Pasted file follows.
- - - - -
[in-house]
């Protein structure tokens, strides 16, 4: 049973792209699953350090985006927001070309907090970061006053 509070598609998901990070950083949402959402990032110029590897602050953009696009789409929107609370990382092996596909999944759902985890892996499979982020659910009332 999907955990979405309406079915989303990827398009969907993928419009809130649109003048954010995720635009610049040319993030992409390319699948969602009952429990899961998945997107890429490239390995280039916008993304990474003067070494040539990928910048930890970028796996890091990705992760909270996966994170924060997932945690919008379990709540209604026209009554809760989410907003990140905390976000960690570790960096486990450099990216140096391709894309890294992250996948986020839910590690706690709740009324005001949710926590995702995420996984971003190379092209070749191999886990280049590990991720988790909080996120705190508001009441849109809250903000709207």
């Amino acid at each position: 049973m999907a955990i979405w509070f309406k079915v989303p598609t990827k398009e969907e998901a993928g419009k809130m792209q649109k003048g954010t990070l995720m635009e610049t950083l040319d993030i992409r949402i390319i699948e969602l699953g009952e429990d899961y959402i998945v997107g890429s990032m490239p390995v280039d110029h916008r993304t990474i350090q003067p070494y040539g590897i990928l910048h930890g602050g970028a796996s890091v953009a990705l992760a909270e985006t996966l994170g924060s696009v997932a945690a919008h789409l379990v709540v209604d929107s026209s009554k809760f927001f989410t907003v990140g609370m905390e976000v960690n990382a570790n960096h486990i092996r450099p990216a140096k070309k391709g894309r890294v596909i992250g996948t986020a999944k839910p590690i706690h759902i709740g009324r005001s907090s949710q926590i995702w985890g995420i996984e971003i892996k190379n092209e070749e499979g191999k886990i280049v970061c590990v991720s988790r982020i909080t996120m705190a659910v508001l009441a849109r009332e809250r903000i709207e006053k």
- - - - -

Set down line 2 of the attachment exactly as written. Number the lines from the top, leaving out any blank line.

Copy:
């Protein structure tokens, strides 16, 4: 049973792209699953350090985006927001070309907090970061006053 509070598609998901990070950083949402959402990032110029590897602050953009696009789409929107609370990382092996596909999944759902985890892996499979982020659910009332 999907955990979405309406079915989303990827398009969907993928419009809130649109003048954010995720635009610049040319993030992409390319699948969602009952429990899961998945997107890429490239390995280039916008993304990474003067070494040539990928910048930890970028796996890091990705992760909270996966994170924060997932945690919008379990709540209604026209009554809760989410907003990140905390976000960690570790960096486990450099990216140096391709894309890294992250996948986020839910590690706690709740009324005001949710926590995702995420996984971003190379092209070749191999886990280049590990991720988790909080996120705190508001009441849109809250903000709207």